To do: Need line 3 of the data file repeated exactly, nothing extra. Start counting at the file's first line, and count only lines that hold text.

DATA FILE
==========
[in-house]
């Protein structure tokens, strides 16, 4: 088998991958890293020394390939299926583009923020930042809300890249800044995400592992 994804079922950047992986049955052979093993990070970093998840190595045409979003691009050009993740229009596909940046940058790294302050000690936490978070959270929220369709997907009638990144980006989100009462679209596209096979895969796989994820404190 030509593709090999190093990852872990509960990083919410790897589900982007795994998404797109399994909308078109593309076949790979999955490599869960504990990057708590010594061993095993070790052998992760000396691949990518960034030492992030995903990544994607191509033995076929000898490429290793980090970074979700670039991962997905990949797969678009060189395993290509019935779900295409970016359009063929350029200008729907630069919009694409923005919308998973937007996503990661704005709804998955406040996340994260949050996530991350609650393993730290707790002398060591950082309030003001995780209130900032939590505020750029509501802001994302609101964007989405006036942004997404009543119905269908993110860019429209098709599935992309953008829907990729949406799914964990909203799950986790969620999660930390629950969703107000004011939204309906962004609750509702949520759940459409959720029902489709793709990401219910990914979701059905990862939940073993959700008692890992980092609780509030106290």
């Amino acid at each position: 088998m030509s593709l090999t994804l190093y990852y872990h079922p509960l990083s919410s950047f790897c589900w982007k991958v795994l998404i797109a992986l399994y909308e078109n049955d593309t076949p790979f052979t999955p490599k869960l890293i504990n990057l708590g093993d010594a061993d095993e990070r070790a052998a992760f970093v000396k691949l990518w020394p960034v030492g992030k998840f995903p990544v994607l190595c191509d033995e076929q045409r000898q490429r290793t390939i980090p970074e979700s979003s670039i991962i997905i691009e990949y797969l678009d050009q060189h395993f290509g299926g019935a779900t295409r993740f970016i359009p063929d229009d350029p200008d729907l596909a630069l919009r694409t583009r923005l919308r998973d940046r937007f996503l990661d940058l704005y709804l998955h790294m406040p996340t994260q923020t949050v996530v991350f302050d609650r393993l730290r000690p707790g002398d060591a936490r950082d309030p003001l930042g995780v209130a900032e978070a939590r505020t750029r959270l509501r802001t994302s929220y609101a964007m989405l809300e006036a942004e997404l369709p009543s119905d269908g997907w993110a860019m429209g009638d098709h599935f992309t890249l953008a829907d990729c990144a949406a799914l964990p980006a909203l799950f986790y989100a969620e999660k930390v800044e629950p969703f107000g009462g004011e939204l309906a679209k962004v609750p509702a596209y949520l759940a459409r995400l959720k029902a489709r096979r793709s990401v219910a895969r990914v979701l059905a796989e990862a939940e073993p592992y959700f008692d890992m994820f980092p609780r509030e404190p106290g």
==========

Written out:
């Amino acid at each position: 088998m030509s593709l090999t994804l190093y990852y872990h079922p509960l990083s919410s950047f790897c589900w982007k991958v795994l998404i797109a992986l399994y909308e078109n049955d593309t076949p790979f052979t999955p490599k869960l890293i504990n990057l708590g093993d010594a061993d095993e990070r070790a052998a992760f970093v000396k691949l990518w020394p960034v030492g992030k998840f995903p990544v994607l190595c191509d033995e076929q045409r000898q490429r290793t390939i980090p970074e979700s979003s670039i991962i997905i691009e990949y797969l678009d050009q060189h395993f290509g299926g019935a779900t295409r993740f970016i359009p063929d229009d350029p200008d729907l596909a630069l919009r694409t583009r923005l919308r998973d940046r937007f996503l990661d940058l704005y709804l998955h790294m406040p996340t994260q923020t949050v996530v991350f302050d609650r393993l730290r000690p707790g002398d060591a936490r950082d309030p003001l930042g995780v209130a900032e978070a939590r505020t750029r959270l509501r802001t994302s929220y609101a964007m989405l809300e006036a942004e997404l369709p009543s119905d269908g997907w993110a860019m429209g009638d098709h599935f992309t890249l953008a829907d990729c990144a949406a799914l964990p980006a909203l799950f986790y989100a969620e999660k930390v800044e629950p969703f107000g009462g004011e939204l309906a679209k962004v609750p509702a596209y949520l759940a459409r995400l959720k029902a489709r096979r793709s990401v219910a895969r990914v979701l059905a796989e990862a939940e073993p592992y959700f008692d890992m994820f980092p609780r509030e404190p106290g």